Ischemia is a situation occurring in several diseases including myocardial infarction and organ transplantation in which oxygenated blood supply is impaired. Ischemia leads to many cellular and tissue modifications, the most important one being cell death. Several explanations have been proposed to account for these modifications and cell death; among them is calcium overload. However, the influence of calcium concentration on the alteration of endothelial cell functions or viability during ischemia are still unknown. We developed here an in vitro model where human endothelial cell monolayers were submitted to hypoxia with or without reoxygenation and variation in calcium concentration was followed using a specific intracellular probe Fura 2. We observed a significant increase of [Ca2+]j during 2 h hypoxia reaching values similar to those observed during agonist stimulation of endothelial cells but far lower than values toxic for the cells. This increase was constant during the hypoxic incubation and was due mainly to an influx of extracellular calcium. Viability was also followed during hypoxia and using calcium channel blockers, we could show that there was no correlation between viability and the rise in calcium concentration. During the reoxygenation period, [Ca22+]i decreased to reach the normal value of resting cells after 45 min, suggesting that cells were still able to recover their calcium homeostasis. The use of a ketone body (β-hydroxybutyrate) indicated that an energy deficiency was responsible for the hypoxiainduced increase in [Ca2+]i. We actually observed a 43% decrease in ATP concentration after 2 h hypoxia. This decrease was already significant after 30 min which thus precedes the changes in [Ca2+]i. These results show that during hypoxia, energy deficiency led to an increase in [Ca2+]i which is, however, too low to account for the loss of viability but which is within the range of concentrations observed during stimulation of endothelial cells. We propose that such increased intracellular calcium concentrations could play a role in the synthesis of mediators leading to the development of local inflammation. © 1992 Wiley-Liss, Inc.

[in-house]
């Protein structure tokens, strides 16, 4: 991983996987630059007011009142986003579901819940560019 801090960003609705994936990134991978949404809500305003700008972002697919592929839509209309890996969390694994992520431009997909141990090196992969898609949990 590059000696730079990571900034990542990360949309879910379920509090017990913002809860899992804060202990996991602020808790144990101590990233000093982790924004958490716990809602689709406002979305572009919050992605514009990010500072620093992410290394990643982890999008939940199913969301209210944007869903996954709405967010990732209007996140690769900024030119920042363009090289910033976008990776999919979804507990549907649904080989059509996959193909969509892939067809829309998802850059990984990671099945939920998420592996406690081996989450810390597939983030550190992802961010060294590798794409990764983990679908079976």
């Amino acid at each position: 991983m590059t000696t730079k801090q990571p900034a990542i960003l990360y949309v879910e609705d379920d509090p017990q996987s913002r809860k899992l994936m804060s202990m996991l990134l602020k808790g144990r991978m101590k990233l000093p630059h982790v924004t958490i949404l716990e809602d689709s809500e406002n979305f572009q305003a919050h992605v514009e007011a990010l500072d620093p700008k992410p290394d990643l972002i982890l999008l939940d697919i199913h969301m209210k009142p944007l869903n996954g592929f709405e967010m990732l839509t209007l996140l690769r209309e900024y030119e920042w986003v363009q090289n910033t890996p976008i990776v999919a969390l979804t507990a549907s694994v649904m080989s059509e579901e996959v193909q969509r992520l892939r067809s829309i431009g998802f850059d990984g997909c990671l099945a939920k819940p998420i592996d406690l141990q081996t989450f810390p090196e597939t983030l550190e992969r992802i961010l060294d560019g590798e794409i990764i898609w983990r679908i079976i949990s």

|Pages (de - à)||215-221|
|Nombre de pages||7|
|journal||Journal of Cellular Physiology|
|Numéro de publication||1|
|Etat de la publication||Publié - 1992|